At His Core: Jojo Polk Forges an Unusual Path Through Fitness and Faith

Before he owned his own studio and grew a cult following among local fitness fanatics, Jojo Polk and his family faced hardship.
Written by Lori D. R. Wiggins  |  photography by Gus Samarco

“Time doesn’t stand still,” Jojo Polk tells a group of about 15 sweaty, heavy-breathing CORE clients during a recent morning workout. The fitness instructor references a mantra he adopted from his high school football coach: D.I.G., short for Determination, Intensity, Guts. “You’ve got to fight for every second. Make it mean something to you. Dig! Dig! Dig! Diiiiiiiig! Don’t slow down now. Every. Second. Counts!” Polk, more than most people, knows that this is true.

At 22, long before he became the owner of CORE Fitness Studio on Capital Boulevard, Joseph “Jojo” Polk was in line to become an American football powerhouse. He’d graduated from Northeastern State University, a small Division II school in Oklahoma that caught the unusual attention of professional scouts. Polk, a cornerback from Lawrence, Kansas, was nicknamed “Lil’ Deion” after pro-football Hall of Famer Deion Sanders, for his prowess as a defensive back. His pro-combine performance made the NFL’s Kansas City Chiefs take note. Waiting his turn, Polk joined the Tulsa Talons in the Arena Football League, an indoor, faster-paced sheepskin battle. The Chiefs signed him before his rookie season ended. With a few days before the Chief’s camp, Polk had one last matchup: Game 7, Talons v. Swamp Foxes of Charleston, South Carolina. A win would mean a Talons playoff bid. 

A photo of Polk from the Grand Rapids Rampage, this was taken the year after he broke his neck: the year he won the championship.

Seven plays into the game, “I was bating the quarterback,” says Polk. “I was going to pick it off and then take it to the house.” But Polk misstepped, tripped over a downed receiver and crashed head-first into the padded wall bordering the field. “I broke my C6 in half. My C5 was protruding into my  C4, and C7 into my spine,” Polk says, detailing injuries to his vertebrae.

Translation: Jojo Polk was paralyzed from the waist down. 

Doctors doubted he’d walk again. That was July 2000. Polk spent over two months at Tulane University Medical Center in New Orleans, where his mother lived. Battling disbelief and leg spasms that mimic movement, he leaned on his grandmother’s words: “Just pray about it.”

Pray he did—alongside months of grueling physical therapy, with his D.I.G. mantra on repeat—and little by little, Polk began to move his legs, then walk, then run. And, eventually, play ball. In April 2001, Polk joined the AF2’s Grand Rapids Rampage. By August, he was hoisting the team’s championship trophy overhead. Photographs prove it, he says. Polk played arena football for eight more years, winning the 2001 Most Inspirational Player of the Year award, and two American Indoor Football Association championships. “Wow,” he says. “That’s all I can say. There was no medical reason, of course. Just my belief in God.”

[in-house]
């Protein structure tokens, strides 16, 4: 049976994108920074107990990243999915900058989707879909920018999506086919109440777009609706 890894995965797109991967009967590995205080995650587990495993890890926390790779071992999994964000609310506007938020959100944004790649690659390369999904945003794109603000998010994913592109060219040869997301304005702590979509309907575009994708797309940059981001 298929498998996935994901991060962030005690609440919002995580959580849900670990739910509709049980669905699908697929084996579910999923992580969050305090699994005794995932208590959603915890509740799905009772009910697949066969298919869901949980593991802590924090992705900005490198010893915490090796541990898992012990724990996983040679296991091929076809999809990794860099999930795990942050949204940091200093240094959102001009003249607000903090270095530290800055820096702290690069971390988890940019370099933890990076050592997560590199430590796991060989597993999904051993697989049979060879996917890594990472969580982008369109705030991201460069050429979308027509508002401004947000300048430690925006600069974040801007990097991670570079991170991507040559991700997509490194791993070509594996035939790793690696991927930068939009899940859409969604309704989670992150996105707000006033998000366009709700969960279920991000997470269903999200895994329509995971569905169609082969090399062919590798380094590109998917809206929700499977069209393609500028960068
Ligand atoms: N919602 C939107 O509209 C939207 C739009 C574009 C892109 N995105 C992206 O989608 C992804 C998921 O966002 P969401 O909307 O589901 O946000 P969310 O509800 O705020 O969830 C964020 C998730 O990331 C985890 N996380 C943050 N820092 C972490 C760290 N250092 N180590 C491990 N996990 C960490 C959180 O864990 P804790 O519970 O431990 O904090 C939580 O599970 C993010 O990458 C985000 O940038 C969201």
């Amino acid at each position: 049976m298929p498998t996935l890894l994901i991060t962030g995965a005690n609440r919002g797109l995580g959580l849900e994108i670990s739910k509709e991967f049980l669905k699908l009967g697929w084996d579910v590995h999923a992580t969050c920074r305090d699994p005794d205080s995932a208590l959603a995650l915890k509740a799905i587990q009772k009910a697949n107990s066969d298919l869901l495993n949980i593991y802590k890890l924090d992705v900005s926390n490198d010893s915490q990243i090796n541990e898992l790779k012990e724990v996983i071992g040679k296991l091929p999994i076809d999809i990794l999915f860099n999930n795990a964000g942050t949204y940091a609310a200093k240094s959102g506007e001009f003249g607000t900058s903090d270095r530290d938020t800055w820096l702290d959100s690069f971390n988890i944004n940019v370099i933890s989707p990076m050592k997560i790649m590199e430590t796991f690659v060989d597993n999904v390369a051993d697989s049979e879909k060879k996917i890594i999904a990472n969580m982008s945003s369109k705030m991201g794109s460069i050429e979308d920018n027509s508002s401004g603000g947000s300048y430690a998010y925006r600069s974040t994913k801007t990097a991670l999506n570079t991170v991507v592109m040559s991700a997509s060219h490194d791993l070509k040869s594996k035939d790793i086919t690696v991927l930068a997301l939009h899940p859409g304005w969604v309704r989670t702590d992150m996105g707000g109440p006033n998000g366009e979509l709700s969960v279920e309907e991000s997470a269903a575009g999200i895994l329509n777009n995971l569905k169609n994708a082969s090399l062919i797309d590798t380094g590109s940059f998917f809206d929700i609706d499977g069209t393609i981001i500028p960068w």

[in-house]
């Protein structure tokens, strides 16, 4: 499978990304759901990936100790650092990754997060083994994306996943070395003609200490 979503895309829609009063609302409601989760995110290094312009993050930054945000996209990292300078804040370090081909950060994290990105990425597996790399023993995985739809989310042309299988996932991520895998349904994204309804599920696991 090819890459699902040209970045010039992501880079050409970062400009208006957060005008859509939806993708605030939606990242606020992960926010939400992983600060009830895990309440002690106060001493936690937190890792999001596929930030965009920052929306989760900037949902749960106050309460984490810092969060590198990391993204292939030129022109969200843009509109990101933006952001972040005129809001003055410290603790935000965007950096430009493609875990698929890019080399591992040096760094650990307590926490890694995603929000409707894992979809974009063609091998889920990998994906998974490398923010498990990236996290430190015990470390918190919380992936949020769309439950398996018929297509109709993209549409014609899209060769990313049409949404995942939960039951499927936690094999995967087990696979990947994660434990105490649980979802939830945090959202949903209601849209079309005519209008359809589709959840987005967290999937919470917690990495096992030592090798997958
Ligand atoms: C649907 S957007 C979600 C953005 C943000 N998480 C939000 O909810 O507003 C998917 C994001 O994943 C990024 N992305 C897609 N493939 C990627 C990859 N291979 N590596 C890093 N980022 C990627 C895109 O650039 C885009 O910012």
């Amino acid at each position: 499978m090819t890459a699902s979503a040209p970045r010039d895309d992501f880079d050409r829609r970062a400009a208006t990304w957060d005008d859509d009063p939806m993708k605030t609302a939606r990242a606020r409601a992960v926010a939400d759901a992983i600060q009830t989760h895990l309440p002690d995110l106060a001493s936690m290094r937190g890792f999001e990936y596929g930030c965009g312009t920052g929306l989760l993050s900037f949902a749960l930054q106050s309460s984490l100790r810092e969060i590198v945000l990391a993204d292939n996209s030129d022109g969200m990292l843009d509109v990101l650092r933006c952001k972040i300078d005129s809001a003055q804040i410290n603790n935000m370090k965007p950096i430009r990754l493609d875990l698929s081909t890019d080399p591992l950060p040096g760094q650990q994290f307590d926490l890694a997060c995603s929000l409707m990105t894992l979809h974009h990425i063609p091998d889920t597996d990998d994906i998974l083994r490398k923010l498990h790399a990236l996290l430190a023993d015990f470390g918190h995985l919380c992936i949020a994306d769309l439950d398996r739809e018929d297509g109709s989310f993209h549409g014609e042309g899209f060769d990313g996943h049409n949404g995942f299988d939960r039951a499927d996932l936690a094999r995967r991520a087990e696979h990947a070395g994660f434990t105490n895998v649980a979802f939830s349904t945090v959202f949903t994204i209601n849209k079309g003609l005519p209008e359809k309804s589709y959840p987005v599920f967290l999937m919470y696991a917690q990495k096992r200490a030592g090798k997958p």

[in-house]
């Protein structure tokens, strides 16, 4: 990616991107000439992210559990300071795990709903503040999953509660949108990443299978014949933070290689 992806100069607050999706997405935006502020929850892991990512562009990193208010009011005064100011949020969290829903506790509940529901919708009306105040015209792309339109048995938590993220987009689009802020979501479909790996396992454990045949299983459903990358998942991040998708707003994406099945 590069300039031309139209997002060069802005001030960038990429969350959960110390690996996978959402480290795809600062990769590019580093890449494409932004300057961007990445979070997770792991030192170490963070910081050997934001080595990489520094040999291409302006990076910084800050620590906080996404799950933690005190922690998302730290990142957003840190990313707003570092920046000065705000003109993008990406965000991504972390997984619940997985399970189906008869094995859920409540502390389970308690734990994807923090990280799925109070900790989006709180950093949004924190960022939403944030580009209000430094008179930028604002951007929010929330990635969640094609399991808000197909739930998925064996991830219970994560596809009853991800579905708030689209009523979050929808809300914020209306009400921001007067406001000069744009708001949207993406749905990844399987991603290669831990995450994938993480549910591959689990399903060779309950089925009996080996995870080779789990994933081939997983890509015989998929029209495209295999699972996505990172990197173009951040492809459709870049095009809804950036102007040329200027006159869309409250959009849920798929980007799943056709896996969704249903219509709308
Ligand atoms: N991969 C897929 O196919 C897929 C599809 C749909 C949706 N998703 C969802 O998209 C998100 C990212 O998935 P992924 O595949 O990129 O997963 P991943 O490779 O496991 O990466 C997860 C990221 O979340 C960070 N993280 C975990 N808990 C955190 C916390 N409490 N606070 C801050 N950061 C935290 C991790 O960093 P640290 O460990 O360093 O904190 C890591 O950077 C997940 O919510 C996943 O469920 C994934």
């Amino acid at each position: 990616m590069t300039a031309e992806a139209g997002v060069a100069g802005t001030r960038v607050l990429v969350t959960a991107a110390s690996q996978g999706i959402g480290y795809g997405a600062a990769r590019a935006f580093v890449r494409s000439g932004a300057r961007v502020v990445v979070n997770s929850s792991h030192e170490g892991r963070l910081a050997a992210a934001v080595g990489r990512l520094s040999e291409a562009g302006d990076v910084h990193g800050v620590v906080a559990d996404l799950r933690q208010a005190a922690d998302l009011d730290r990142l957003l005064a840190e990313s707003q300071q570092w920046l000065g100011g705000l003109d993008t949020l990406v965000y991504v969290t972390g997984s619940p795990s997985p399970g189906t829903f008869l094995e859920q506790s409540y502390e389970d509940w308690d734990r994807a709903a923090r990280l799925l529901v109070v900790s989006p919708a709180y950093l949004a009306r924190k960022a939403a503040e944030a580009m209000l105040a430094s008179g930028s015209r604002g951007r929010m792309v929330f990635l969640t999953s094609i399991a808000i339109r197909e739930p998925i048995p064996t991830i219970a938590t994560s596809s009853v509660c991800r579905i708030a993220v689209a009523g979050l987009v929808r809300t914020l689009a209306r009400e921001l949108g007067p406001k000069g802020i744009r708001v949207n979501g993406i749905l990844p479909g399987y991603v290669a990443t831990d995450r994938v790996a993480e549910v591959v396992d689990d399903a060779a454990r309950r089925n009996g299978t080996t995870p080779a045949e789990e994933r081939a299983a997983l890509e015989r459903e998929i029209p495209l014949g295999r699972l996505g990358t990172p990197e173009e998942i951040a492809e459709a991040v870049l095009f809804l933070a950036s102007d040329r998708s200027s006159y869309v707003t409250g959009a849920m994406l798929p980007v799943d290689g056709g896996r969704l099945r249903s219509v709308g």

It wouldn’t be the last time Polk multiplied that mustard seed of faith that his grandmother taught him to embrace. And it wouldn’t be the last time his grandmother’s words gave him wisdom. “You were meant to impact lives,” she’d often tell him.

There was Hurricane Katrina in 2005, that forced Polk, along with his mother and sister, to relocate to Atlanta. It was there that Polk met his wife, Shirley, who was visiting from Raleigh, through a mutual friend. “Before I knew it, I was in love,” Polk says. “Everything happens for a reason.” He moved to North Carolina, and in 2009, the couple got married. Their then one-year-old daughter, Aubrey, took her first steps at their wedding reception. 

 In November 2017, the Polks welcomed a son. They named him after his daddy and called him “LJ,” short for “Lil’ Jojo.” But preparing to go home two days later, Shirley Polk’s condition suddenly changed and quickly worsened. Twice, she flatlined. The diagnosis was postpartum cardiomyopathy, or PPCM, a rare, unexplained form of heart failure that strikes between the last month of pregnancy and five months postpartum. With only three percent heart function left, Shirley Polk was transported to Duke University Medical Center for a heart transplant. “It was surreal,” Polk says. “One of our happiest times became one of our worst.”

“I didn’t know that kind of pain existed, until then. I couldn’t eat. I couldn’t sleep. I didn’t want to miss a second,” says Polk. The only thing he could do was pray about it. He asked others to pray, too. And as miraculously as Polk walked again after his injury, Shirley Polk’s heart function returned—without a transplant. Life got good again. “Don’t tell me there is no God,” Polk says. “Don’t tell me God isn’t good. All prayers were answered.” The couple are now American Heart Association ambassadors.

Alongside faith, fitness is Polk’s path. He knew he’d tapped into his own physical fitness to aid his recovery after paralysis. “My bones were strong, my muscles were strong; all of that helps your body heal itself,” Polk says. “It put me in a different category.” He saw the benefits his teammates got from off-season workouts with him and put it into practice as a trainer. After a few years of teaching his first fitness classes and personal training sessions around Raleigh, he became a partner at CORE, then owner in 2016.

“This is the closest thing I’ll have to a team, ever again,” says Polk, referring to CORE’s staff of six other trainers who work with him. Day to day, he transfers the energy and philosophy he’s relied on to endure life’s challenges to his CORE clients as an instructor and personal trainer. “I love fitness. I love the workout process, challenging the body. Everybody has to have some physical capacity to face whatever life brings. We’re doing this for a reason,” he says. “It’s our opportunity to help people survive.”